X-Men: First Class was released on Blu-ray and DVD on September 9th, 2011
X-Men: First Class was released on Blu-ray and DVD on September 9th, 2011
Photo credit: Fox

It helps to have one of the most talented ensembles in the history of the superhero genre. Fassbender gives the best performance in the history of Marvel movies, perfectly capturing a man tortured by his past, seeking revenge, and finding his path to pure evil. Fassbender is simply great here. To be fair, McAvoy is good, as is Lawrence, but they don’t get the arc that Michael does. As for the young cast, they’re quite good without being showy. The cast for “X-Men: First Class” is huge, with dozens of speaking roles (we didn’t even mention Rose Byrne, Michael Ironside, or Oliver Platt) but they all feel right. Credit should go to Matthew Vaughn and his producers for assembling such a strong team.

And it turns out, as revealed by the deleted scenes on the excellent Blu-ray release, that one member of the supporting team once had more of a major role as the lovely Byrne is featured in a few scenes that I wish had been kept in the movie. In fact, most of the deleted scenes are of value, and one hopes that the rumors of a longer director’s cut eventually being released are true. “X-Men: First Class” was a long movie but it feels like it could have been even richer and deeper. I thought the film sagged a bit on first viewing. Now I’d be fine with it being an hour longer. That’s the sign of a work that improves on repeat viewing.

The deleted scenes are only one of the stellar special features on one of the most comprehensive Blu-rays of the year (it should be noted that the HD picture could have been better…some of the darker scenes feature more muted colors than they should…but that’s expected from Fox, a company who just doesn’t transfer as smoothly as WB or Universal). With behind-the-scenes featurettes that can be watched scene-specific as you experience the film and a multi-part documentary that runs over an hour, it’s hard to believe that there’s any element of the production that requires more explanation for fans.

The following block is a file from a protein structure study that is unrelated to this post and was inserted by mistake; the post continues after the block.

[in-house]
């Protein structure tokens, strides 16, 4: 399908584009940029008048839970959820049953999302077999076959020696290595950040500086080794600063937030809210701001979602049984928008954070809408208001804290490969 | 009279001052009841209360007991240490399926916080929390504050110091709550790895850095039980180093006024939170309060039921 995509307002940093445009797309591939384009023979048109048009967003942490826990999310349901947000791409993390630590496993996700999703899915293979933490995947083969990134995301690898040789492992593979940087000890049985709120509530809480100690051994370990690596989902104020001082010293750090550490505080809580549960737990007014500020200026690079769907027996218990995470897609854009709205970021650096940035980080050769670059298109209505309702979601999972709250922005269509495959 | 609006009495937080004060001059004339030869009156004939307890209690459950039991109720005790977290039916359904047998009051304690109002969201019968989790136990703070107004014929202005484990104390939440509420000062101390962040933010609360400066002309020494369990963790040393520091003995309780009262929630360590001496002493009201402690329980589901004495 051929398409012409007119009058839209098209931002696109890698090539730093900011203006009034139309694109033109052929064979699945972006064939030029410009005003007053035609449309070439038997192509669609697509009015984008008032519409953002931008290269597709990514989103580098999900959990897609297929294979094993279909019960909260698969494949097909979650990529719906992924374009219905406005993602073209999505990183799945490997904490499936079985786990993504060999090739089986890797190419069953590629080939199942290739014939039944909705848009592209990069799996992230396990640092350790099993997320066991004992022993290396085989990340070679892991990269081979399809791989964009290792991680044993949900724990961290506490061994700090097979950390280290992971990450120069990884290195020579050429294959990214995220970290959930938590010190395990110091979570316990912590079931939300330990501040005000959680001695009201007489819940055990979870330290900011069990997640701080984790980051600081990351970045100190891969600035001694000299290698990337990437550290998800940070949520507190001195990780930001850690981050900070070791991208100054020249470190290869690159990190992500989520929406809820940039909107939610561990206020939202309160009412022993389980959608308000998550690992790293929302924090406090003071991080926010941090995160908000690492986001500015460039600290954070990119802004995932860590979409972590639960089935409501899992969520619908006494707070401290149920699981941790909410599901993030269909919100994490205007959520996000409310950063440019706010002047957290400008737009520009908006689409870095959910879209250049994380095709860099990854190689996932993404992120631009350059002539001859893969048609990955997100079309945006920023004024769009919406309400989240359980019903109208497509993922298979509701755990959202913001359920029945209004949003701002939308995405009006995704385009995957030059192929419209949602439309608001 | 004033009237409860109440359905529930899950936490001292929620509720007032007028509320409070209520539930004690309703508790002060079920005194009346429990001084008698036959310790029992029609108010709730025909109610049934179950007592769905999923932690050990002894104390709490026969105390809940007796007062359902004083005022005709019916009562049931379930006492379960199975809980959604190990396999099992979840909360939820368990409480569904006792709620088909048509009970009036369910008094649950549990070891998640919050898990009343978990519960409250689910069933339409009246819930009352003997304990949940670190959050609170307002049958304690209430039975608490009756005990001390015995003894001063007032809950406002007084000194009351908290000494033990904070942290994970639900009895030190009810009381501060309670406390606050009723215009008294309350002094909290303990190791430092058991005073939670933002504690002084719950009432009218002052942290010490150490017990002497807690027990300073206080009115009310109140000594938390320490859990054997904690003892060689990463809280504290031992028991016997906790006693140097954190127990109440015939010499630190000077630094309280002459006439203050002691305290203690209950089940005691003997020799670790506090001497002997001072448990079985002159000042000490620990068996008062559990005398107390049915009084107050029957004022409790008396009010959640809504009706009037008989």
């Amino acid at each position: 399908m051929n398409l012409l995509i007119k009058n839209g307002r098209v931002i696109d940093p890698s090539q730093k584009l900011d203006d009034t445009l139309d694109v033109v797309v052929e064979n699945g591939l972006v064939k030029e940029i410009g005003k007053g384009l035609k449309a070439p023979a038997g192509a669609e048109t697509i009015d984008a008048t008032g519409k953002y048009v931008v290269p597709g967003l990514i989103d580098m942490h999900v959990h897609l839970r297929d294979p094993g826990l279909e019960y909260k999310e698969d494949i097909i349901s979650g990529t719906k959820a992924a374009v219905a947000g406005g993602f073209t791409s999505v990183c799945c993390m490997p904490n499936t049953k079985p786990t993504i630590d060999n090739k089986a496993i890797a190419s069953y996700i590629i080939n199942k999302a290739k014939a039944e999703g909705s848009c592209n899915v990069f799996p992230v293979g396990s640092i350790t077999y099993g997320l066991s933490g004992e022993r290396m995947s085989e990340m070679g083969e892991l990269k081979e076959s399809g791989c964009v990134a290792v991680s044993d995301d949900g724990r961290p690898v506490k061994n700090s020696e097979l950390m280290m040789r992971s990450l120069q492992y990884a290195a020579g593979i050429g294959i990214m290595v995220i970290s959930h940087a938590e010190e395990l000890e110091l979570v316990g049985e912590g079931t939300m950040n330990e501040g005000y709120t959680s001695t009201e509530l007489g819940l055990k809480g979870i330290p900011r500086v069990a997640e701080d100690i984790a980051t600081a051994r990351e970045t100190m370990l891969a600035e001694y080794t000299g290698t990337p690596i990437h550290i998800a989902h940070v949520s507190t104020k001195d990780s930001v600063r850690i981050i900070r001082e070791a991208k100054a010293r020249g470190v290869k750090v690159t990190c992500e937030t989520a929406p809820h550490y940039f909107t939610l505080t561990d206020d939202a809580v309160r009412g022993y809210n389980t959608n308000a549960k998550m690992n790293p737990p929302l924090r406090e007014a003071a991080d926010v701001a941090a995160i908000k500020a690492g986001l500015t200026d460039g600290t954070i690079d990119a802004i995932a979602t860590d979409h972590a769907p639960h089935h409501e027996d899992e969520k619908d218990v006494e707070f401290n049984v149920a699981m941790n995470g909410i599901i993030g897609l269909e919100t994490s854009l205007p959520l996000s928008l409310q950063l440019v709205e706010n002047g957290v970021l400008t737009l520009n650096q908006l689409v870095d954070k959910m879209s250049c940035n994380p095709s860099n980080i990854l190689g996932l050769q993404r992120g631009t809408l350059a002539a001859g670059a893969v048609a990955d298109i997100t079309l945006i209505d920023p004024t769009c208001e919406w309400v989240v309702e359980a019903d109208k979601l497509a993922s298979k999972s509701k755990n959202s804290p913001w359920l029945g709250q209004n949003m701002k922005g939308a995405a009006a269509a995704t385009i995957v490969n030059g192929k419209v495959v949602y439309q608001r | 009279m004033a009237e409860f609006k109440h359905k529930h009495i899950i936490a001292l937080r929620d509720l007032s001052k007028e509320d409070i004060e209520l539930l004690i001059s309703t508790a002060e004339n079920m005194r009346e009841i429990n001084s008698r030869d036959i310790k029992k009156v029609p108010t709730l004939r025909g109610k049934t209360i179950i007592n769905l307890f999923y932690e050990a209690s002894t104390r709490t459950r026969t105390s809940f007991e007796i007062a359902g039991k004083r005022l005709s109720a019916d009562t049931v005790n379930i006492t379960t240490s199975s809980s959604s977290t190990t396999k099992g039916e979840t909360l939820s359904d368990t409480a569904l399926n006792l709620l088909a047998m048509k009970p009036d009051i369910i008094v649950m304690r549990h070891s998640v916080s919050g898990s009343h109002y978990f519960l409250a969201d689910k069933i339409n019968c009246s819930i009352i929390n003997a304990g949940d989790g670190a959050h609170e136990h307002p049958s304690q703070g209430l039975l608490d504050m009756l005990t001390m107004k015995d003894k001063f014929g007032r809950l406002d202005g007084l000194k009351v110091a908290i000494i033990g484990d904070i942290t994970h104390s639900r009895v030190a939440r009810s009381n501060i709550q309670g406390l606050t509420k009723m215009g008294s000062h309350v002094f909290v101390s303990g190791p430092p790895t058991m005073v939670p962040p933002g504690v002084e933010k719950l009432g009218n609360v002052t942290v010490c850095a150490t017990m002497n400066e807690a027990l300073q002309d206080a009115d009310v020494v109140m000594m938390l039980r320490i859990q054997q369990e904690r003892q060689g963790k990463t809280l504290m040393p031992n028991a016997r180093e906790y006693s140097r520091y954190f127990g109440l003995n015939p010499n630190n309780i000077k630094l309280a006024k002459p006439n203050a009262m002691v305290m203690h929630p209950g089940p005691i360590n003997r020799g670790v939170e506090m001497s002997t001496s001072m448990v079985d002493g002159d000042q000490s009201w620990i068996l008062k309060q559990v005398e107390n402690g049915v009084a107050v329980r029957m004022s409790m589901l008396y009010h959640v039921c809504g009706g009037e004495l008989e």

“X-Men: First Class” didn’t do as well at the box office as one might have hoped. $353 million worldwide plus critical raves could allow someone to call it a hit…but it deserved more. Domestically, it did less than any of the other “X-Men” movies (and finished third out of four in the great 2011 superhero contest) which could scare producers away from daring reboots/prequels like this one. Please, we need more movies like “X-Men: First Class.”

Special Features:
o Cerebro: Mutant Tracker
o X Marks The Spot Viewing Mode
o Children Of The Atom Multi-Part Documentary
o Deleted and Extended Scenes
o Composer’s Isolated Score
o BD Live Enabled: Live Extras & Live Lookup
o D-Box Motion Code Enabled
o Pocket Blu
o Digital Copy Of Feature Film

“X-Men: First Class” stars James McAvoy, Michael Fassbender, Jennifer Lawrence, January Jones, Jason Flemyng, Nicholas Hoult, Caleb Landry Jones, Edi Gathegi, Lucas Till, Zoe Kravitz, Rose Byrne, Oliver Platt, and Kevin Bacon. It was written by Ashley Edward Miller & Zack Stentz and Jane Goldman & Matthew Vaughn and directed by Vaughn. It is rated PG-13 and was released on Blu-ray and DVD on September 9th, 2011. content director Brian Tallerico